Category: Advice

Dogs And Fleas: How To Prepare For The Summer

Summer is flea season. In the warmest months, there is a significant rise in the number of fleas in the environment. Combine this with the fact that your dog will be more exposed to them because the sunshine will make you want to spend more time in the great outdoors. It can be difficult to keep your life flea-free when you have a dog. Luckily there are some steps you can follow to prepare you for flea season and protect your dog, family and home from these parasites.

  1. Stock up

If you live in an area with an especially high intensity of fleas in summer, it may be inevitable that your dog will get them at some point. It’s vital that you deal with the problem straight away to avoid them breeding and taking over your home. You can use your pet prescription to buy flea spot-on medicines in an affordable and easy way online. You can use many of these treatments to prevent as well as control fleas.

  1. Comb your dog regularly

Whenever your dog has been outside, it’s a good idea to use a flea comb through their hair. This will help to remove any parasites before they get a chance to set up camp in your dog’s coat or in your home. Place a white towel under your dog while you comb so it will be easier to detect if any fleas are present. This towel should be carefully shaken into a bowl of water, and then the contents flushed down the toilet.


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  1. Have more baths

Fleas are far less attracted to clean animals. Therefore, during the summer you may wish to increase the number of baths you give to your dog. You can purchase gentle shampoos formulated for canines from pet stores or your veterinary practice. Fleas will usually die in water so by bathing your dog more often you will also be getting rid of any fleas living in their coats.

  1. Vacuum (a lot)

Vacuuming is one of the most effective ways to keep your home flea-free. During the summer, you will need to vacuum at least once a week, more if you have evidence of fleas from your dog or around your home. You need to be very thorough with this task, so it is a good idea to make sure your vacuum is in good working order and to make any fixes before the summer officially starts. You should not only concentrate on the floors, but also the skirting boards, furnishings and both your bed and your dog’s bed.

  1. Wash your dog’s bedding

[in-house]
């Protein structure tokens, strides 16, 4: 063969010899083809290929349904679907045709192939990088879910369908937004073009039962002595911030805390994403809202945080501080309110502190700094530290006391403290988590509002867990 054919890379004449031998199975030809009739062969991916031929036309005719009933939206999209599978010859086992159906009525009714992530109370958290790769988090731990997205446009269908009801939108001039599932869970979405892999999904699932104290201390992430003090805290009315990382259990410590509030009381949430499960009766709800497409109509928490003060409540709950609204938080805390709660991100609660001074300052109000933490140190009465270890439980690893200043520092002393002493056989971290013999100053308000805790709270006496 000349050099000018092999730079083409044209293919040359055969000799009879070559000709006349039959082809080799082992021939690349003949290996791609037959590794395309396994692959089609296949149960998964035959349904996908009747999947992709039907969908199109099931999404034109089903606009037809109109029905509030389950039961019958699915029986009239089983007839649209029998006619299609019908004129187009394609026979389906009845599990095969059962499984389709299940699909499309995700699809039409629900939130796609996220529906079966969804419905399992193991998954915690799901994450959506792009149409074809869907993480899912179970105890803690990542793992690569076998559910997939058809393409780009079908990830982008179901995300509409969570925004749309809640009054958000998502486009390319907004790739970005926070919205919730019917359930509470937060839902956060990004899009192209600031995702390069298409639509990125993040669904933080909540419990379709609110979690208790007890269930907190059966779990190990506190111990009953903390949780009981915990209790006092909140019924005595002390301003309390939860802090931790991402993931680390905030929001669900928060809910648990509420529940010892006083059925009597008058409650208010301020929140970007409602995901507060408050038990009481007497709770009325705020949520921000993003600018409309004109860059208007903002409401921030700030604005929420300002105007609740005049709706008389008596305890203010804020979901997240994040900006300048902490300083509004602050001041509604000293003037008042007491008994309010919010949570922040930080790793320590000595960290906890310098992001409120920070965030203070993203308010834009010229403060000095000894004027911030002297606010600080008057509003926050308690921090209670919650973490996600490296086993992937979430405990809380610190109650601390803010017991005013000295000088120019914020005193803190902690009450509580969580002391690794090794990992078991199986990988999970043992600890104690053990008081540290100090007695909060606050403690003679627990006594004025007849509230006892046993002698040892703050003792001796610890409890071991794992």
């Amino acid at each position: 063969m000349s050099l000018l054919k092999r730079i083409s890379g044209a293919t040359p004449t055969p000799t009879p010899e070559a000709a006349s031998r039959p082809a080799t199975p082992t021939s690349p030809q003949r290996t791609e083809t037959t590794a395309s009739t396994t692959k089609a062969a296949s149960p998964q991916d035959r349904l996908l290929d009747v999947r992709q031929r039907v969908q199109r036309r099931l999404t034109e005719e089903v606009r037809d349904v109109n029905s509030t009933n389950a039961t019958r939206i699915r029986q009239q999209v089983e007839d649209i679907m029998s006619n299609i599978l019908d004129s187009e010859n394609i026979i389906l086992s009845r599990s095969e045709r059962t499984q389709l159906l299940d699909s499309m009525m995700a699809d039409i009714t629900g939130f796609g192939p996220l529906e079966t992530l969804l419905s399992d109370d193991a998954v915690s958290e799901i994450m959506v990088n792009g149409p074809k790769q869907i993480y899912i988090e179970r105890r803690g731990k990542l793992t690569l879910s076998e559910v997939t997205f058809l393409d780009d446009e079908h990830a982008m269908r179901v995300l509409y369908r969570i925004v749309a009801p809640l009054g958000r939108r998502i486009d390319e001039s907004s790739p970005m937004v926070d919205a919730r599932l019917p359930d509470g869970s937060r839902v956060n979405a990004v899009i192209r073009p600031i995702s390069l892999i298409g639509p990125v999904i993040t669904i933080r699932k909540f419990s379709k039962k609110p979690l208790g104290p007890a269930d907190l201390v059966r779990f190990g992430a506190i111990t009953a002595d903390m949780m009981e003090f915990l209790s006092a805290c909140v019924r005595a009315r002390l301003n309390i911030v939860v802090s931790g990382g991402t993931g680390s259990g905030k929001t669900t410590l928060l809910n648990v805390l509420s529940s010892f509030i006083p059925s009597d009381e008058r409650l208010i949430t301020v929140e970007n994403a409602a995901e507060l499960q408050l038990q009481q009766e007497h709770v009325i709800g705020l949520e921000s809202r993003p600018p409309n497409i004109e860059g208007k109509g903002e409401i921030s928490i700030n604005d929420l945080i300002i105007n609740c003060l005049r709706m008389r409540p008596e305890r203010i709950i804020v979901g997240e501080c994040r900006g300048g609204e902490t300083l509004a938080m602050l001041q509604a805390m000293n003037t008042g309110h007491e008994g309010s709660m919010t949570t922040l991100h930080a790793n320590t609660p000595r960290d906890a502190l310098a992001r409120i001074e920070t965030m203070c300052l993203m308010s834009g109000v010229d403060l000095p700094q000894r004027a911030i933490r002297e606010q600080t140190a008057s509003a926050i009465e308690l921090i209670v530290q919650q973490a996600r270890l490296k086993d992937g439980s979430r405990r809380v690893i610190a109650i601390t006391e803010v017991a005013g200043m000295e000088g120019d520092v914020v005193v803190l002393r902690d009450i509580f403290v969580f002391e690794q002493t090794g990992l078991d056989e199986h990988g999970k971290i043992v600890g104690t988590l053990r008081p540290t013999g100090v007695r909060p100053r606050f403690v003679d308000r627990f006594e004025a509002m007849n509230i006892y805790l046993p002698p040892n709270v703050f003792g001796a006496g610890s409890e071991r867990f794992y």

As well as vacuuming your dog’s bedding, you should also make sure it is kept clean. Attempt to wash it every couple of weeks so that the cleanliness is unappealing to fleas.

  1. Use insect deterrents

There are a number of natural ingredients that can help to keep fleas, and other insects, at bay. This is summer you may wish to purchase some cedar, lavender or peppermint oil sprays and some citronella candles.

We hope this information helps you to have a flea-free summer this year.

Image from Flickr.com

How furniture can help save space

Home design techniques will never become an out dated owing to the size of most households. Most households are small in size as compared to the amount of stuff that comes in. In such a situation, lack of proper organization of households can lead to clutter. The size of most households, if not well organized, cannot accommodate most of the basic stuffs that people bring in. In most cases, amount of stuffs coming in exceeds the amount of the same going out.

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Your Garden Matters: Common Pests That Are Found in the Country

Living in the countryside is nothing short of idyllic. You have an expanse of land and garden that you can make the most of during the summer. But, with this, there comes other problems. As such, you may find that your garden is more susceptible to pests.

Pests can be a burden. They can eat away at your crops, plants and flowers. But, they can have an impact on your health too. It goes without saying that you need to ensure that your land is pest and bug free. Of course, you can never be truly rid of bugs in the countryside! But, you can make sure that you have beneficial insects in your garden.

  1.    Slugs

Slugs and snails are not wanted by most gardeners. They can leave a trail of destruction behind them when it comes to the garden. They are prone to eating flowers and plants. If you find that you have holes in your plants leaves, this could be symptomatic of slugs. Slugs don’t tend to serve many purposes in the garden. As such, it may be wise to get rid of them. Eradicating slugs can be easy. All you need to do is add a little salt around your borders. This will not impact your flowers, plants or crops. But, it will ensure that slugs are stopped in their tracks.

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  1.    Beetles